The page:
2017 has been a reasonably strong year for Netflix’s original programming. While A Series of Unfortunate Events gave Lemony Snicket fans the adaptation they’d been waiting for, 13 Reasons Why garnered a major teen fanbase while receiving some critical concerns about its portrayal of suicide. The revival of One Day at a Time breathed new life into a classic sitcom and gave it a surprisingly progressive update, and Santa Clarita Diet expertly combined suburban satire with gleeful zombie gore. Arguably the only major clunker on Netflix’s roster this year has been their latest foray into the Marvel Cinematic Universe, with Iron Fist struggling to keep up with its successful siblings and floundering under bad storytelling and questionable casting.
Nonetheless, the streaming service remain leaps and bounds ahead of the competition in terms of commissioning original television that reaches its intended audience. Both Amazon and Hulu have excellent shows on their respective platforms, with Emmys on the shelves and auteurs lining up to make their mark in the medium, but it’s Netflix that has the potent combination of quantity and convenience for viewers. TV remains Netflix’s bread and butter, and the service has got more new shows than anyone else coming over the rest of the year.
This summer alone sees an incredible variety of content coming to the streaming service: From a biographical comedy to a sharp satire on race in America; from wrestling ladies to pot smoking retirees, and exploring fresh territory overseas and across the border. While critics have concerns over Netflix’s sheer glut of shows and films, some of which struggle to be noticed over the sound and fury of Peak TV, there’s a real joy as a viewer to be found in having a seemingly limitless resource of entertainment at your fingertips. The potential for exploration and finding something out of your comfort zone is one of the service’s real strengths. With summer on its way, there will be plenty of time to marathon through a few new series, so luckily, there are some great ones on the way.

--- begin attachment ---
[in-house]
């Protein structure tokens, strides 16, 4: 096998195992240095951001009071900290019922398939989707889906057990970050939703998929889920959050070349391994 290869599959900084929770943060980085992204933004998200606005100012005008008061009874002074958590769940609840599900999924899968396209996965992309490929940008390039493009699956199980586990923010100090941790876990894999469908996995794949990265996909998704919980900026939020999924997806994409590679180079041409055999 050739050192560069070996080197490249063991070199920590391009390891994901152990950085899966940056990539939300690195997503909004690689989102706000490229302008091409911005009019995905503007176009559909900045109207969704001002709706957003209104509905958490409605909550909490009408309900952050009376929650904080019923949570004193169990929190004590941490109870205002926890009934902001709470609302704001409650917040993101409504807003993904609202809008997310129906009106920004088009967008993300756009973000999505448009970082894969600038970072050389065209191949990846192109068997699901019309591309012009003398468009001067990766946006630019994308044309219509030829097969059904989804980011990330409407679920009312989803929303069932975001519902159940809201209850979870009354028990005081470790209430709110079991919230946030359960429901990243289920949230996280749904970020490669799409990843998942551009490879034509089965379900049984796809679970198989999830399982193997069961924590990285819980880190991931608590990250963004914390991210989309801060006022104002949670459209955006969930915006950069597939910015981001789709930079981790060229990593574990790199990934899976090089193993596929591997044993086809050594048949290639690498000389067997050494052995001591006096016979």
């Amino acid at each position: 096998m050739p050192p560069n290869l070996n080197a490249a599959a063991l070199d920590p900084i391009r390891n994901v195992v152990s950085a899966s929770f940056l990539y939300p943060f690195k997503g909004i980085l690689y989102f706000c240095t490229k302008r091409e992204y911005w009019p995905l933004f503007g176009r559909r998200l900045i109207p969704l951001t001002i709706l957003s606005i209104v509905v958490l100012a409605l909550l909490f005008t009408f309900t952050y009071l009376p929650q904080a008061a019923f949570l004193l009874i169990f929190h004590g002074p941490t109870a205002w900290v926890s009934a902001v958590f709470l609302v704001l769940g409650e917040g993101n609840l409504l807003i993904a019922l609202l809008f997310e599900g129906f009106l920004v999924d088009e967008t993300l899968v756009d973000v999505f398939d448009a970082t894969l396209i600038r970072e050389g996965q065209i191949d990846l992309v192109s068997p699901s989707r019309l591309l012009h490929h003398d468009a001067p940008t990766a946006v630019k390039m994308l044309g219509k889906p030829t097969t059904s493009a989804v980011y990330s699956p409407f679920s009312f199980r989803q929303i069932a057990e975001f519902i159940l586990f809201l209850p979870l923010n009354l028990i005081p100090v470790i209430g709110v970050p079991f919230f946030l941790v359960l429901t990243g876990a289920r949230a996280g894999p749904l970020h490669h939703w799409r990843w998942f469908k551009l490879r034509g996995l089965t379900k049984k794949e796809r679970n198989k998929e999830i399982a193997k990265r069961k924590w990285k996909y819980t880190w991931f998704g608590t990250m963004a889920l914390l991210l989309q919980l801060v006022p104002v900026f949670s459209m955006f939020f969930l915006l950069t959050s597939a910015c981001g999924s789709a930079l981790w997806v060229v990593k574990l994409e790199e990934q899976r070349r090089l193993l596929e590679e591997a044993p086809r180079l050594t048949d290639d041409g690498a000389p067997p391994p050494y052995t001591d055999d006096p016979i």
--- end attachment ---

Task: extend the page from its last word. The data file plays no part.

Based on the memoir-slash-motivational guide by Sophia Amaruso, Girlboss is an autobiographical comedy inspired by Amoruso’s rise from eBay vintage clothes seller to CEO of the popular fashion empire Nasty Gal. The show has some powerful creative names behind the title, with Kay Cannon, the writer of Pitch Perfect, acting as showrunner, and Charlize Theron (Mad Max: Fury Road) in the producer’s chair. Britt Robertson (Tomorrowland) plays Sophia. The former CEO (she stepped down before Nasty Gal filed for bankruptcy) has made a name for herself by branding her success story as an inspirational motivator for feminists in the world of business, but she is not short of controversy. A 2015 lawsuit filed against Nasty Gal while Amoruso was still CEO alleged that employees were fired for taking maternity leave, and her reputation as a boss has been criticized frequently by former employees. Still, Girlboss could be a fun watch for Netflix viewers looking for a lighter drama about the struggles of starting a business.
Girlboss is available now on Netflix.
Dear White People
Justin Simien’s debut film, Dear White People, took the festival circuit by storm and won the U.S. Dramatic Special Jury Award for Breakthrough Talent at the 2014 Sundance Film Festival. The satirical drama focused on racial tensions at a prestigious Ivy League university, and gave Tessa Thompson a starring role before Creed and Thor: Ragnarok. Simien has now transferred the action to the small screen, with a new cast that picks up where the film left off. Dear White People promises to explore the intersections of race, academia, activism and culture with the same razor-sharp focus of the film. It’s already garnered controversy, with calls for boycotts from those claiming the show itself is racist against white people. As Justin Simien himself said about the backlash, it really just proves the point of the show.
Dear White People is available now on Netflix.
True crime has been having a moment for a while now, from NPR’s groundbreaking podcast Serial to the recent Emmy-winning dramatization of the OJ Simpson murder case in American Crime Story. Netflix has benefited well from this boon, with Making a Murderer standing as one of the service’s most notable achievements. Perhaps hoping to recreate that buzz, their latest multi-part documentary series The Keepers follows similar territory. From director Ryan White (The Case Against 8), the series will focus on the unsolved murder of Sister Cathy Cesnik, a Baltimore nun and Catholic high school teacher who went missing in 1969 for two months before her body was found. The case is shrouded in mystery, but has remained a major issue in Baltimore, with accusations of clergy abuse and institutional cover-ups implied as part of the conspiracy. True crime always brings with it an element of unease, especially as modern audiences, hungry for the truth, turn to amateur sleuthing to uncover what happened, further blurring the lines between real life and entertainment. Yet it’s undeniable that sometimes that very public nature of the show can make a difference, as witnessed with Making a Murderer and HBO’s The Jinx. Whatever the case, it seems that the true crime wave is as potent as ever.